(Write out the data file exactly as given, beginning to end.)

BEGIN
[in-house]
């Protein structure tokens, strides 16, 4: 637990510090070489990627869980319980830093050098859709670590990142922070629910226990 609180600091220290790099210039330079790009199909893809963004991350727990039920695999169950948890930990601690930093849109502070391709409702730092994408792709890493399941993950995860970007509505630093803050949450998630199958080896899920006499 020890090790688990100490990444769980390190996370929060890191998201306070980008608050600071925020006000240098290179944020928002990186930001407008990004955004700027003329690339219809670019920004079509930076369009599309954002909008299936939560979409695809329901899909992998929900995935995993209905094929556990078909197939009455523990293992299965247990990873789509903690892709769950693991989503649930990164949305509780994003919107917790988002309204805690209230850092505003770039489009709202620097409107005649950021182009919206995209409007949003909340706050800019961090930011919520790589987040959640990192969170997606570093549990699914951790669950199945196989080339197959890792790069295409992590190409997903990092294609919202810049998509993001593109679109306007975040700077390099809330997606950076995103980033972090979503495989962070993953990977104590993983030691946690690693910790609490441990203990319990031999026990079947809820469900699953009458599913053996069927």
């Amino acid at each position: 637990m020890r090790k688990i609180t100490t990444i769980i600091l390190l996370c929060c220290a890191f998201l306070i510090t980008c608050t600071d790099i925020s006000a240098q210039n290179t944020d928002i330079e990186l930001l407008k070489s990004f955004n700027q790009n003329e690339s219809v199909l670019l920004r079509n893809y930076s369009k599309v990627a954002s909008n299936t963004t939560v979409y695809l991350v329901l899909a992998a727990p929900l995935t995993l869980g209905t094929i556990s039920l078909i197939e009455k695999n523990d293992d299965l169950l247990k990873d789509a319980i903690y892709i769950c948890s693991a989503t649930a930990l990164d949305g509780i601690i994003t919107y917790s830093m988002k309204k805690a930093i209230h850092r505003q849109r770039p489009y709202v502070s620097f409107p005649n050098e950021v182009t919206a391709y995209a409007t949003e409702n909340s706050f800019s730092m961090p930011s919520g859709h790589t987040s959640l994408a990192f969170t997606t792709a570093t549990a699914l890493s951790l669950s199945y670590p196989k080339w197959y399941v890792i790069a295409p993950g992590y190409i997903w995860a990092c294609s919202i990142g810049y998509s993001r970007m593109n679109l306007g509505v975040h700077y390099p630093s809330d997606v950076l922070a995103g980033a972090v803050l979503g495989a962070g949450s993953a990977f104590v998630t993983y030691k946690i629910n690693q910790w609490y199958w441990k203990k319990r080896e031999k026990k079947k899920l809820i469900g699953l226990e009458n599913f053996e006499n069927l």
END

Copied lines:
[in-house]
């Protein structure tokens, strides 16, 4: 637990510090070489990627869980319980830093050098859709670590990142922070629910226990 609180600091220290790099210039330079790009199909893809963004991350727990039920695999169950948890930990601690930093849109502070391709409702730092994408792709890493399941993950995860970007509505630093803050949450998630199958080896899920006499 020890090790688990100490990444769980390190996370929060890191998201306070980008608050600071925020006000240098290179944020928002990186930001407008990004955004700027003329690339219809670019920004079509930076369009599309954002909008299936939560979409695809329901899909992998929900995935995993209905094929556990078909197939009455523990293992299965247990990873789509903690892709769950693991989503649930990164949305509780994003919107917790988002309204805690209230850092505003770039489009709202620097409107005649950021182009919206995209409007949003909340706050800019961090930011919520790589987040959640990192969170997606570093549990699914951790669950199945196989080339197959890792790069295409992590190409997903990092294609919202810049998509993001593109679109306007975040700077390099809330997606950076995103980033972090979503495989962070993953990977104590993983030691946690690693910790609490441990203990319990031999026990079947809820469900699953009458599913053996069927």
């Amino acid at each position: 637990m020890r090790k688990i609180t100490t990444i769980i600091l390190l996370c929060c220290a890191f998201l306070i510090t980008c608050t600071d790099i925020s006000a240098q210039n290179t944020d928002i330079e990186l930001l407008k070489s990004f955004n700027q790009n003329e690339s219809v199909l670019l920004r079509n893809y930076s369009k599309v990627a954002s909008n299936t963004t939560v979409y695809l991350v329901l899909a992998a727990p929900l995935t995993l869980g209905t094929i556990s039920l078909i197939e009455k695999n523990d293992d299965l169950l247990k990873d789509a319980i903690y892709i769950c948890s693991a989503t649930a930990l990164d949305g509780i601690i994003t919107y917790s830093m988002k309204k805690a930093i209230h850092r505003q849109r770039p489009y709202v502070s620097f409107p005649n050098e950021v182009t919206a391709y995209a409007t949003e409702n909340s706050f800019s730092m961090p930011s919520g859709h790589t987040s959640l994408a990192f969170t997606t792709a570093t549990a699914l890493s951790l669950s199945y670590p196989k080339w197959y399941v890792i790069a295409p993950g992590y190409i997903w995860a990092c294609s919202i990142g810049y998509s993001r970007m593109n679109l306007g509505v975040h700077y390099p630093s809330d997606v950076l922070a995103g980033a972090v803050l979503g495989a962070g949450s993953a990977f104590v998630t993983y030691k946690i629910n690693q910790w609490y199958w441990k203990k319990r080896e031999k026990k079947k899920l809820i469900g699953l226990e009458n599913f053996e006499n069927l």